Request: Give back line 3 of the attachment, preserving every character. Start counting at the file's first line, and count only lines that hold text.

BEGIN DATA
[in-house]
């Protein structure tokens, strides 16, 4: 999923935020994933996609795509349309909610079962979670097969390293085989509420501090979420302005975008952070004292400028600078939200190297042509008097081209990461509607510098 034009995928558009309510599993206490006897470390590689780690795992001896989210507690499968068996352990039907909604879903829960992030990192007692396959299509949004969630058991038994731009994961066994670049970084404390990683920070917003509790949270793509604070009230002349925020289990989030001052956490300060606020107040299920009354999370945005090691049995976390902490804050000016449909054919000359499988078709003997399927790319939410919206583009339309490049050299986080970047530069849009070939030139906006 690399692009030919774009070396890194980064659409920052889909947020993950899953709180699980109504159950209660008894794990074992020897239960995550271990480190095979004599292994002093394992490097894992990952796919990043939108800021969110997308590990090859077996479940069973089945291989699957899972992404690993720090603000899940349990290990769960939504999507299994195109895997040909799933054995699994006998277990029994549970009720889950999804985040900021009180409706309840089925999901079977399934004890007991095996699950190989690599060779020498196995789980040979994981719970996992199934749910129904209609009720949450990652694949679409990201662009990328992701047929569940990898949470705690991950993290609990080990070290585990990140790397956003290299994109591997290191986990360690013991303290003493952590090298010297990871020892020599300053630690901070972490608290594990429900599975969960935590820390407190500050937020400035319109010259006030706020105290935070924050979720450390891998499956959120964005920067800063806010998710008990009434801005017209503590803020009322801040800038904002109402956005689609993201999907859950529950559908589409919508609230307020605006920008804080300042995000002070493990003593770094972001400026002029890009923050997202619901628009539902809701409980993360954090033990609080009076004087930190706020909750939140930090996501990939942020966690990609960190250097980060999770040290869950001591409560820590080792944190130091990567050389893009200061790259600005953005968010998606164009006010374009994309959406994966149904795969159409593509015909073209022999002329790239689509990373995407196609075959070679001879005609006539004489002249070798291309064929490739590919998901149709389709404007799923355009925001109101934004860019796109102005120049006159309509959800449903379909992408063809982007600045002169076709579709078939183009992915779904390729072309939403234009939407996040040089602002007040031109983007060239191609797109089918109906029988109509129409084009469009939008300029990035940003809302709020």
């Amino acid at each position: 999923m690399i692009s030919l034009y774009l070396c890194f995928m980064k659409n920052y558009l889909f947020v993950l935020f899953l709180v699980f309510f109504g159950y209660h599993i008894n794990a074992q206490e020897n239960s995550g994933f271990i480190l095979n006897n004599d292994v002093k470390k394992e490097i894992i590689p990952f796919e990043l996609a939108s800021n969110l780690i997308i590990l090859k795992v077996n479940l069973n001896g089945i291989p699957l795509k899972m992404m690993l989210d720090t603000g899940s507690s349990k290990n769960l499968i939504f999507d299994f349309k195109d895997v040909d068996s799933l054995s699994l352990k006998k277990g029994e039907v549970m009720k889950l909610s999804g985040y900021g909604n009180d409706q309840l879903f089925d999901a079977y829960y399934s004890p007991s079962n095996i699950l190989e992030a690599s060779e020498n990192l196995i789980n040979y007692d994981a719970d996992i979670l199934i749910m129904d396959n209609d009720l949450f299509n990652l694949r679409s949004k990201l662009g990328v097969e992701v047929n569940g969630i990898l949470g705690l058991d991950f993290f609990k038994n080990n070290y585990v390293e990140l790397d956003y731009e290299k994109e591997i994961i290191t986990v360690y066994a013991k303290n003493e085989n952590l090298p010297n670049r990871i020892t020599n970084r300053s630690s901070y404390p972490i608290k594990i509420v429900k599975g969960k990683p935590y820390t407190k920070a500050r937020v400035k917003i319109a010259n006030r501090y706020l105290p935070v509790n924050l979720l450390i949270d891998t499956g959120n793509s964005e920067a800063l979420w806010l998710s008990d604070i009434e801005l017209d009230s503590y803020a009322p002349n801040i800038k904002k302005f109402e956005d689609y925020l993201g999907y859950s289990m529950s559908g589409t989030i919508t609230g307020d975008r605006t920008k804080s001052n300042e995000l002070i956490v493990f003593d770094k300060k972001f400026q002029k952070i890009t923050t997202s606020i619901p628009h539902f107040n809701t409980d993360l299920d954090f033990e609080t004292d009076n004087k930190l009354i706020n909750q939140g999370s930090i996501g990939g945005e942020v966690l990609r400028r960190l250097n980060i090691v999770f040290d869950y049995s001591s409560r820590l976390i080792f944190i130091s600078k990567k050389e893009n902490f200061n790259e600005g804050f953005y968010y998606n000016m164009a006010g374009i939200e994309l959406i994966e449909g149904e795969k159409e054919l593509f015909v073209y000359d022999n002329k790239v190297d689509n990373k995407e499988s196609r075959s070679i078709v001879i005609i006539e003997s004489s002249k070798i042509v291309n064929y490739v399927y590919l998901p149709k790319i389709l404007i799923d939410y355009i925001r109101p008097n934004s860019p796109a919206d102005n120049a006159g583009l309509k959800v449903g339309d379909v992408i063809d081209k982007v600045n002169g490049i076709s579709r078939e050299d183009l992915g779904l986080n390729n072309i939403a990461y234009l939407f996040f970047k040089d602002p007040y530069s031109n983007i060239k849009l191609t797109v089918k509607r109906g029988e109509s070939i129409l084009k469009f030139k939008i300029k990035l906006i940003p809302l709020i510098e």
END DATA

């Amino acid at each position: 999923m690399i692009s030919l034009y774009l070396c890194f995928m980064k659409n920052y558009l889909f947020v993950l935020f899953l709180v699980f309510f109504g159950y209660h599993i008894n794990a074992q206490e020897n239960s995550g994933f271990i480190l095979n006897n004599d292994v002093k470390k394992e490097i894992i590689p990952f796919e990043l996609a939108s800021n969110l780690i997308i590990l090859k795992v077996n479940l069973n001896g089945i291989p699957l795509k899972m992404m690993l989210d720090t603000g899940s507690s349990k290990n769960l499968i939504f999507d299994f349309k195109d895997v040909d068996s799933l054995s699994l352990k006998k277990g029994e039907v549970m009720k889950l909610s999804g985040y900021g909604n009180d409706q309840l879903f089925d999901a079977y829960y399934s004890p007991s079962n095996i699950l190989e992030a690599s060779e020498n990192l196995i789980n040979y007692d994981a719970d996992i979670l199934i749910m129904d396959n209609d009720l949450f299509n990652l694949r679409s949004k990201l662009g990328v097969e992701v047929n569940g969630i990898l949470g705690l058991d991950f993290f609990k038994n080990n070290y585990v390293e990140l790397d956003y731009e290299k994109e591997i994961i290191t986990v360690y066994a013991k303290n003493e085989n952590l090298p010297n670049r990871i020892t020599n970084r300053s630690s901070y404390p972490i608290k594990i509420v429900k599975g969960k990683p935590y820390t407190k920070a500050r937020v400035k917003i319109a010259n006030r501090y706020l105290p935070v509790n924050l979720l450390i949270d891998t499956g959120n793509s964005e920067a800063l979420w806010l998710s008990d604070i009434e801005l017209d009230s503590y803020a009322p002349n801040i800038k904002k302005f109402e956005d689609y925020l993201g999907y859950s289990m529950s559908g589409t989030i919508t609230g307020d975008r605006t920008k804080s001052n300042e995000l002070i956490v493990f003593d770094k300060k972001f400026q002029k952070i890009t923050t997202s606020i619901p628009h539902f107040n809701t409980d993360l299920d954090f033990e609080t004292d009076n004087k930190l009354i706020n909750q939140g999370s930090i996501g990939g945005e942020v966690l990609r400028r960190l250097n980060i090691v999770f040290d869950y049995s001591s409560r820590l976390i080792f944190i130091s600078k990567k050389e893009n902490f200061n790259e600005g804050f953005y968010y998606n000016m164009a006010g374009i939200e994309l959406i994966e449909g149904e795969k159409e054919l593509f015909v073209y000359d022999n002329k790239v190297d689509n990373k995407e499988s196609r075959s070679i078709v001879i005609i006539e003997s004489s002249k070798i042509v291309n064929y490739v399927y590919l998901p149709k790319i389709l404007i799923d939410y355009i925001r109101p008097n934004s860019p796109a919206d102005n120049a006159g583009l309509k959800v449903g339309d379909v992408i063809d081209k982007v600045n002169g490049i076709s579709r078939e050299d183009l992915g779904l986080n390729n072309i939403a990461y234009l939407f996040f970047k040089d602002p007040y530069s031109n983007i060239k849009l191609t797109v089918k509607r109906g029988e109509s070939i129409l084009k469009f030139k939008i300029k990035l906006i940003p809302l709020i510098e």